IFAW honors unsung animal heroes with Animal Action Award
Recognizing those who have done something outstanding for animals, the International Fund for Animal Welfare (IFAW; www.ifaw.org) today announced the recipients of its U.S. Animal Action Awards. Winners ranging from high-school teenagers to government officials will be honored at an exclusive awards-reception in Cape Cod, Massachusetts on May 22—the first time since 2007 that the awards have been given in the United States.
“The Animal Action Awards honor the unsung heroes who devote themselves to saving animals and promoting animal welfare,” said Fred O’Regan, President and CEO, IFAW. “The efforts of these individuals serve as an example of how hard work and dedication is helping to pave the way towards a better world for animals and our shared environment.”
The 2012 IFAW Animal Action Awards recipients are:
• Stephanie Leontiev, Founder, Youth For Conservation Forum:
Leontiev, along with her fellow students at the National Cathedral School in Washington, D.C., founded the Youth For Conservation Forum in February 2010. Created to raise awareness about wildlife conservation and biodiversity issues, YFCF works in collaboration with the World Bank’s Global Tiger Initiative and includes youth leaders from other U.S. schools, as well as schools in Europe and Asia.
• Paula McMahon, Advisor and Founder, Chatham High School Animal Welfare Club and the 15 Student Club Members: McMahon is the founder of the Animal Welfare Club at Chatham High School, which currently includes 15 students, aged 14-18. Since the start of the school organization, the students have taken over the operation of the town’s animal shelter in conjunction with the Chatham Animal Control Officer. Volunteers do everything from raising the funds for animal care and any needed medical treatment, to hand’s on work to rehab the shelter building and actual animal rescue and care. The high school students are also teaching younger children some real life skills and lessons about animal welfare and responsible pet ownership – encouraging the next generation of animal welfare advocates.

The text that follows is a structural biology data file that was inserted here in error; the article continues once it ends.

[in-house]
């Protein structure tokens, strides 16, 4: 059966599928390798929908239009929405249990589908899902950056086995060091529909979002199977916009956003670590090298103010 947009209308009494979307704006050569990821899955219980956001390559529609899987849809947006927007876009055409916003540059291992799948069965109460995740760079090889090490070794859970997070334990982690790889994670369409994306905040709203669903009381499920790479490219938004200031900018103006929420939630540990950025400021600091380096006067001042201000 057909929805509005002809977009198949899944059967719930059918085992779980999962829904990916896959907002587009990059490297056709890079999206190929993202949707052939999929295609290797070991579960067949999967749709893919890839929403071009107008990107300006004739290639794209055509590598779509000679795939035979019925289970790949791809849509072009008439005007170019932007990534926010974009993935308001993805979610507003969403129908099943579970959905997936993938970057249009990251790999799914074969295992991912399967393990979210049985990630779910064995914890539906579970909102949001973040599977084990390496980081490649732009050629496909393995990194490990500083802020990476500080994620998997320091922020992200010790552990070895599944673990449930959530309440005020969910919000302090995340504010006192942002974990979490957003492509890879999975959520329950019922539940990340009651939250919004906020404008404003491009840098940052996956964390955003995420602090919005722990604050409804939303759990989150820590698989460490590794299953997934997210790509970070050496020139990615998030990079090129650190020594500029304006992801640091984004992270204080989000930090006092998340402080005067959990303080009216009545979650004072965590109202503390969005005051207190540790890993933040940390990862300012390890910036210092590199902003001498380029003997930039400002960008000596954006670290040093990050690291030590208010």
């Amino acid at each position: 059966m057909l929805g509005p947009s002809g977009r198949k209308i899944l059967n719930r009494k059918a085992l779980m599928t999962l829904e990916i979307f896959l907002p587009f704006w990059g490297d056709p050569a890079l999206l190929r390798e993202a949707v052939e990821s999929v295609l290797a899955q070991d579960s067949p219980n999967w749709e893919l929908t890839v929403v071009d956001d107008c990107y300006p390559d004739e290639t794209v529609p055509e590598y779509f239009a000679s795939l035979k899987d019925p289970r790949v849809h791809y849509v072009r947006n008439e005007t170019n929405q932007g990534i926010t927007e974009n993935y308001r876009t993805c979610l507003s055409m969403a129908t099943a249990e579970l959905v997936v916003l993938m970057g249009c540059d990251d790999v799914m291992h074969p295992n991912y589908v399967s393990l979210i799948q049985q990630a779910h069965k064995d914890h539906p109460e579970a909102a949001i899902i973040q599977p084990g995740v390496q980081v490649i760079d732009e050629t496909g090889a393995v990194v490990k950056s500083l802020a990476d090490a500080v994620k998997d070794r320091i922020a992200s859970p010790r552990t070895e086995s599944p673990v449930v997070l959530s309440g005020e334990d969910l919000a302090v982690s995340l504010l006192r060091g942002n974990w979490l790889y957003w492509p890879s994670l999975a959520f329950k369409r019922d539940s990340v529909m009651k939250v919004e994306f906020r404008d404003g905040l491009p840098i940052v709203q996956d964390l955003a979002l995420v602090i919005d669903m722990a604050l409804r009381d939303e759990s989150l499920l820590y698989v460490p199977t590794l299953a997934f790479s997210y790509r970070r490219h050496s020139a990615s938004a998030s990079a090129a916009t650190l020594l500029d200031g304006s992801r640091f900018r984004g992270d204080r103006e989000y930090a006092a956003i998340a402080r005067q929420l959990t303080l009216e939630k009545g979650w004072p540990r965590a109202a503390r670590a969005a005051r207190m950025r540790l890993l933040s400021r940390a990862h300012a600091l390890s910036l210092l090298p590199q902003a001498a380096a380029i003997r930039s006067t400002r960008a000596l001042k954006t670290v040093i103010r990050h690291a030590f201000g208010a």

• John Platt, Journalist, Scientific American’s Extinction Countdown:
Platt is the founder and writer for Extinction Countdown, a blog hosted by Scientific American magazine. It began in 2004, as a standalone blog and was then hosted by the now defunct Plenty Magazine. It is the world's first (and longest-running) news source devoted entirely to endangered species. Platt has raised awareness of animal welfare and conservation issues among thousands of national and international audiences, having published more than 1,300 articles about endangered species climate change, trophy hunting, poaching and the illegal wildlife trade. Platt’s thoughtful articles explore not just why animal populations are diminishing, but also what is being done to protect species and address these global issues.
• Jay Inslee, Former Congressman, Washington State:
Former Congressman Inslee—a current candidate for the Governor of Washington State—has been one of the strongest champions for wildlife and the environment in Congress. Inslee has served in the U.S. House of Representatives since 1992, working on numerous efforts promoting species protection including: introducing the Great Cats and Rare Canids Act, a bill that sought to assist in the conservation of rare cats and canids; signed on as a cosponsor of H.R. 835, the Puppy Uniform Protection Act, a bill that would crack down on puppy mills; signed on as a co-sponsor of H.R. 1513, the Great Ape Protection and Cost Savings Act, a bill that would phase out the use of chimpanzees in research; and signed on as a cosponsor of a bill that would update federal penalties regarding animal fights. Inslee also fought to restore protections for national forests. In March 2007, he was appointed to the 15-member Select Committee on Energy Independence and Global Warming, and in 2008, Jay co-authored, Apollo’s Fire, Igniting America’s Clean-Energy Economy.
The awards are part of IFAW’s global Animal Action Education program, which reaches more than 5,000,000 young people worldwide each year through special events and school outreach in 16+ countries, including free educator resources in eight languages. The initiative engages young people and their families to empower individual and collective youth action to help protect animals and the environment.
About IFAW (the International Fund for Animal Welfare)
Founded in 1969, IFAW saves animals in crisis around the world. With projects in more than 40 countries, IFAW rescues individual animals, works to prevent cruelty to animals, and advocates for the protection of wildlife and habitats. For more information, visit www.ifaw.org. Follow us on Facebook and Twitter.